Chinook, which describes itself as Britain’s premier developer of technology to produce clean energy by burning rubbish, confirmed it has been awarded the contract. It would not disclose to Reuters what it will do with the Lebanese trash or where it will ship it.
Local media have quoted Nabil Jisr, head of the Council for Development and Reconstruction, a government body, saying the rubbish would be sent to Russia.
Six months is a long time in waste management: the area produced around 3,000 tonnes of refuse a day before the crisis, according to the company that collects it, meaning around half a million tonnes of untreated trash has had nowhere to go.
“At night we can smell very strong gas,” said Samir Abdelnur, who said he closes his grocery shop near the busy Karantina port earlier now because of the smell and the flies from the temporary garbage mountain facing his store.
“Fewer people are stopping to buy things.”
Frustrated activists and citizens point the finger at Lebanon’s paralyzed political system, made worse because of sectarian tension that has increased with Syria’s civil war next door. The government has not passed a budget since 2005 and has been without a president for over a year and a half.
The country’s infrastructure is under extra pressure from more than 1 million Syrian refugees who have joined the 4.5 million Lebanese.
As rubbish rotted in last year’s suffocating summer heat, protests broke out and anti-government movements such as “You Stink” and “We Want Accountability” crystallized. Protests were frequent but have now largely fizzled out after a security crackdown.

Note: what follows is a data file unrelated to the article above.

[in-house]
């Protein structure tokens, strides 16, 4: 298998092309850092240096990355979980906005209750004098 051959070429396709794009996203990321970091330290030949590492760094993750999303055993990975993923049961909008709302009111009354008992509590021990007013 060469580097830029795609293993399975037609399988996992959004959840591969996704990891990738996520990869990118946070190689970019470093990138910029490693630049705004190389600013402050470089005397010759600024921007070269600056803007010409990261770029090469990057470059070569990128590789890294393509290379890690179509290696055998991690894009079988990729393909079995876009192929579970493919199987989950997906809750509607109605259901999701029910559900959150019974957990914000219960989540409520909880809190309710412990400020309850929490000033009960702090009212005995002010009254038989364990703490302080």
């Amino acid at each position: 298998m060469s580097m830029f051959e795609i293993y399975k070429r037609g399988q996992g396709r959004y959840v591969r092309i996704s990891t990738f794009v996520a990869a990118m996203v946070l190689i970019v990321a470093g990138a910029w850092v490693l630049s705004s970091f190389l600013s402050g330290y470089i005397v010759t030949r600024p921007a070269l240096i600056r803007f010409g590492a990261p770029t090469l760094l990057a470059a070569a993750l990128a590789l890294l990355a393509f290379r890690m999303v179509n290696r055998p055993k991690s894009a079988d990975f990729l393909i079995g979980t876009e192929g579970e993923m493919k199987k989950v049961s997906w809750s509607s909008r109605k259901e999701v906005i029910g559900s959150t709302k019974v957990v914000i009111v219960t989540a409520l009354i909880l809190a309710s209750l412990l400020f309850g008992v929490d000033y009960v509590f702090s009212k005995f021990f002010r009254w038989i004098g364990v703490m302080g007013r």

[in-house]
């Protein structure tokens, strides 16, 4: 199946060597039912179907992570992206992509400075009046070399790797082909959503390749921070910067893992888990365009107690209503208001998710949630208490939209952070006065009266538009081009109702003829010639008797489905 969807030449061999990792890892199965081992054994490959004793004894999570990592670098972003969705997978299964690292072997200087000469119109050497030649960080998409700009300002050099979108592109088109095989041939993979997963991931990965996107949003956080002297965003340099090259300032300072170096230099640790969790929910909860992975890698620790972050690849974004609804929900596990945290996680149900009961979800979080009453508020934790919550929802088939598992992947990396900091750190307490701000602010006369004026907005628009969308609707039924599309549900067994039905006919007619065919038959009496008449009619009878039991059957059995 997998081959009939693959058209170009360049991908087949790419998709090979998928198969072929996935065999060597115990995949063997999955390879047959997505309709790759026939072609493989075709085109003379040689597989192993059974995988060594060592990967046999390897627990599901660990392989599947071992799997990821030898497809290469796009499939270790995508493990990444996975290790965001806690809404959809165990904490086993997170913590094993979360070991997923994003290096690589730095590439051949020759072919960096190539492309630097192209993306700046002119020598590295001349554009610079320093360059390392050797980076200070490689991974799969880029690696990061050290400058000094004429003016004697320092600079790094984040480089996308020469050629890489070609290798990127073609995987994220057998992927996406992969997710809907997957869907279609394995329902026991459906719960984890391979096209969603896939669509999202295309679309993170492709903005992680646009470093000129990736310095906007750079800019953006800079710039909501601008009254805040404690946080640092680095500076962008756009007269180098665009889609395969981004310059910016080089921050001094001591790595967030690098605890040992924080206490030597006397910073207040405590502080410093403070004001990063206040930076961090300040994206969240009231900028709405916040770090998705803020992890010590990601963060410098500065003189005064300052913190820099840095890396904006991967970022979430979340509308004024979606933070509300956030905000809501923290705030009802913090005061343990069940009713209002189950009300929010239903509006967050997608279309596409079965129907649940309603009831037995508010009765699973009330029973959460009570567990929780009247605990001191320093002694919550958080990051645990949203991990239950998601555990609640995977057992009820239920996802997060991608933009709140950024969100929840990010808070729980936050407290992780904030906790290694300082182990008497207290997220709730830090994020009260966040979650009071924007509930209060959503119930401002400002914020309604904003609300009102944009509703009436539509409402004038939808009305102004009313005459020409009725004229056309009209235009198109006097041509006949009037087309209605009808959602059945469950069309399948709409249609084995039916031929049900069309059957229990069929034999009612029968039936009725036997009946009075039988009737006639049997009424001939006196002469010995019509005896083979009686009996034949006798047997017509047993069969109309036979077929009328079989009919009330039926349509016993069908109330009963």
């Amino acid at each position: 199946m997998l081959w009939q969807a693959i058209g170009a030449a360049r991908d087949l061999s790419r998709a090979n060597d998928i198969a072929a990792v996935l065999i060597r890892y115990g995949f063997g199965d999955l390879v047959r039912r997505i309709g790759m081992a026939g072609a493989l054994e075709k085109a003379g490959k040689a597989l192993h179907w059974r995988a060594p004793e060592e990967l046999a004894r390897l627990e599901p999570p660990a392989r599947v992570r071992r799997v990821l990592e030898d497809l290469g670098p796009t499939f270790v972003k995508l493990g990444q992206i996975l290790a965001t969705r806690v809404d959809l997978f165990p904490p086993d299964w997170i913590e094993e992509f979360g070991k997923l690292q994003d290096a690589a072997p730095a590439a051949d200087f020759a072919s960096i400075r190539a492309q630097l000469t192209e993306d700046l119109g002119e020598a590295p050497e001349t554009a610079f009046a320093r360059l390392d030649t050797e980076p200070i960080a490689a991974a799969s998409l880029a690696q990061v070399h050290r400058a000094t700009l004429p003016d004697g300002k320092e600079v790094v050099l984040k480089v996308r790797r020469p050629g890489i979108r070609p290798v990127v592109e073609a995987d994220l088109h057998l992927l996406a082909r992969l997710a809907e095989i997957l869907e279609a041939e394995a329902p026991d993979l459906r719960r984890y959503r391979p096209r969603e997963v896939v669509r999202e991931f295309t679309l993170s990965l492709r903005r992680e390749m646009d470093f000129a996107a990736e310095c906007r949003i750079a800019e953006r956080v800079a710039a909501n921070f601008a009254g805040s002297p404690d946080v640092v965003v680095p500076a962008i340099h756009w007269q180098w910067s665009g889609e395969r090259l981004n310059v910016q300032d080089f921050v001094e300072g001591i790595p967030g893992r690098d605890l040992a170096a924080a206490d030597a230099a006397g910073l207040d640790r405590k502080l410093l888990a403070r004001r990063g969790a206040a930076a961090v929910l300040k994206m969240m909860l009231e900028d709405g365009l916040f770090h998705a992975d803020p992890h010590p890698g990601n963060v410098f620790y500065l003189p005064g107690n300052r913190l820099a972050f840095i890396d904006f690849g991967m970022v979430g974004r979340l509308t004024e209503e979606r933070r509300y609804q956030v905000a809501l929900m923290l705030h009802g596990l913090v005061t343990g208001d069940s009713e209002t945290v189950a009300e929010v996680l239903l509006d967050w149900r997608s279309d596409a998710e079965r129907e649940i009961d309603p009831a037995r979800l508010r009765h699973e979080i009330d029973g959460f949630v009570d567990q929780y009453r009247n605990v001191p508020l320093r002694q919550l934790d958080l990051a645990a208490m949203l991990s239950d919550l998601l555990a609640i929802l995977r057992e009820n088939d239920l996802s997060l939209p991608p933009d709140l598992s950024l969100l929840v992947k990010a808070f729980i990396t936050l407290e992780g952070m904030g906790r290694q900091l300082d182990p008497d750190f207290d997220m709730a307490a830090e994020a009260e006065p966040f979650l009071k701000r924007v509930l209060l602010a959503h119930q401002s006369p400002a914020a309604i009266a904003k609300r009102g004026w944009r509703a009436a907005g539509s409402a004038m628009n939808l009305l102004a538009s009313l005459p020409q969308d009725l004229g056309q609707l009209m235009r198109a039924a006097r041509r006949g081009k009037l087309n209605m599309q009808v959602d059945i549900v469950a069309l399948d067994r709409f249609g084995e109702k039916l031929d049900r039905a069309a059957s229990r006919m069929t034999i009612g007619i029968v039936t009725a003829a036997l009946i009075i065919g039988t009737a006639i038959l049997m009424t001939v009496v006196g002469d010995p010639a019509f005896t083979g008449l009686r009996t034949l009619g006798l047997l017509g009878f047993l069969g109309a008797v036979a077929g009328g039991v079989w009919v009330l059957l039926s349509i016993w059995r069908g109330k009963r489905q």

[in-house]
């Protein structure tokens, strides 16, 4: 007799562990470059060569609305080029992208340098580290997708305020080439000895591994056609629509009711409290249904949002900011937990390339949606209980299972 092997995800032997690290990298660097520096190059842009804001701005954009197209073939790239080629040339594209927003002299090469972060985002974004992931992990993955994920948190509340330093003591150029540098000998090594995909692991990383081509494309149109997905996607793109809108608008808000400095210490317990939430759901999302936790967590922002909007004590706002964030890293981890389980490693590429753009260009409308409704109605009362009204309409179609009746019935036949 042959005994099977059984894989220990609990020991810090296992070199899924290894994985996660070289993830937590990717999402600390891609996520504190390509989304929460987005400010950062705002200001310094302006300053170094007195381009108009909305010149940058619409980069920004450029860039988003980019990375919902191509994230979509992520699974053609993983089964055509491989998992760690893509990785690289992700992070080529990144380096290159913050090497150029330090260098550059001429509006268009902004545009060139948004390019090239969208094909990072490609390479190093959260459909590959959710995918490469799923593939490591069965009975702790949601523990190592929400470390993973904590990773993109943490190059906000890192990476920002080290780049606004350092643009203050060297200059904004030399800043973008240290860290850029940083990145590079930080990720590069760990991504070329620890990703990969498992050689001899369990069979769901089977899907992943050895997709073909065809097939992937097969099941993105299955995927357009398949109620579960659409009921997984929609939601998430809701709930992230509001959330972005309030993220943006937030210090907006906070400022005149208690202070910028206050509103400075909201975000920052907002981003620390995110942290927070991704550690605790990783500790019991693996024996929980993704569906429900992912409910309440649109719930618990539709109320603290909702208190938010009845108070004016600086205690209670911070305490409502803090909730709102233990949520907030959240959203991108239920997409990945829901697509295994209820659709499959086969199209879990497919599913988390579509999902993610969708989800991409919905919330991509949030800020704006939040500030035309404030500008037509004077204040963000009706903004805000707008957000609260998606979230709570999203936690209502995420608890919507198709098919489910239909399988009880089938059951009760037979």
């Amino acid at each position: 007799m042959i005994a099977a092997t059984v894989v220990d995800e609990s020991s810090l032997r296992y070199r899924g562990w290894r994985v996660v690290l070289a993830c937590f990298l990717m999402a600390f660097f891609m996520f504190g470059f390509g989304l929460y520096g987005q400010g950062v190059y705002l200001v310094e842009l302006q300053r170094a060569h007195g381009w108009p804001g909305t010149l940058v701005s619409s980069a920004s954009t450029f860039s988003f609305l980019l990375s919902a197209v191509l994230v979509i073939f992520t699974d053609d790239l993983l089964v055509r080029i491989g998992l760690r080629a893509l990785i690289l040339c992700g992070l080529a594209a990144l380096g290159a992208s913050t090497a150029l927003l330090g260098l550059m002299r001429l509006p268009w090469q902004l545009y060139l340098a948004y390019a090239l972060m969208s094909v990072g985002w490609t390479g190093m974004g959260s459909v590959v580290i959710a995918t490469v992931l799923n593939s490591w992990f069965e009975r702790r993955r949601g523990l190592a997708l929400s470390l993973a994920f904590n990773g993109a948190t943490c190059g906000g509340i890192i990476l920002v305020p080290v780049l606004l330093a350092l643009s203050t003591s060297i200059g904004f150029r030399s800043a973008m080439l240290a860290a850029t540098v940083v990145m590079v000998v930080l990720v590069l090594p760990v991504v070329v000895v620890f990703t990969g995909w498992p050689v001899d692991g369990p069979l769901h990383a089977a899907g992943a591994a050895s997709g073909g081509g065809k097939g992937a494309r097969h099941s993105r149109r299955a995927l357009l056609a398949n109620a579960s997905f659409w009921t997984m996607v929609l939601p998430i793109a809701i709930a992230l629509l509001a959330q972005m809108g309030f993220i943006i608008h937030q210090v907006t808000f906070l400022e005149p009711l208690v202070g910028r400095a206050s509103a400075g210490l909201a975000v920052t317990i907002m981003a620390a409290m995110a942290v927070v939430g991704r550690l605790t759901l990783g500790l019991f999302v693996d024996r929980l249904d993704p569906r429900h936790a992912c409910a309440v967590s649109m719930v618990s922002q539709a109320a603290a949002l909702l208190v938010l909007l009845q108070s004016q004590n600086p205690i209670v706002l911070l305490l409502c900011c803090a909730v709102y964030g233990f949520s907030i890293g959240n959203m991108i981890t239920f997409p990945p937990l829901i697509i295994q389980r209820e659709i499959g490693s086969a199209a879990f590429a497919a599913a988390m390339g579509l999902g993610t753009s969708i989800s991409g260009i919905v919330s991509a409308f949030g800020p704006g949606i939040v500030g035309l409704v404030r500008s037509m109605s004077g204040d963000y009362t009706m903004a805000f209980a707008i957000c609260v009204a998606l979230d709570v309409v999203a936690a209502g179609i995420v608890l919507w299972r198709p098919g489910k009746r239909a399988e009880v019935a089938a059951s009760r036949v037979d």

A woman named Lara, detained last year after a protest at the parliament, said: “The government should be responsible for collecting garbage. It is a basic right not to have garbage lying around everywhere in Beirut.”
A long-term recycling and waste management plan proposed by a committee of experts late last year failed to make it off the ground because communities rejected proposed new landfill sites.
In Akkar, 120 km (75 miles) north of Beirut, residents rejected plans to upgrade an existing rubbish dump into a managed landfill to take some of Beirut’s waste, despite being offered around $100 million in development grants, local campaigner Antoine Daher told Reuters.
Lebanese are used to finding other solutions when the state fails: the water and electricity systems have yet to be fully repaired since the civil war ended, but expensive private water suppliers and street-level power generators have stepped in.
Similarly, a local body, the Higher Chouf Municipalities Federation, has stepped in to deal with the garbage crisis in villages in the hills overlooking Beirut, pooling funds and donations to build a waste sorting and composting facility.
Sami Atallah, director of the Lebanese Center for Policy Studies, said structures exist for municipalities to manage rubbish systems. The American University waste task force has published a guide showing how municipalities can build facilities. But the government has shown little interest.
“Central government is still trying to monopolize the sector,” Atallah said. “There is money to be made and they are trying to figure out how to split the pie.”
Editing by Tom Perry and Peter Graff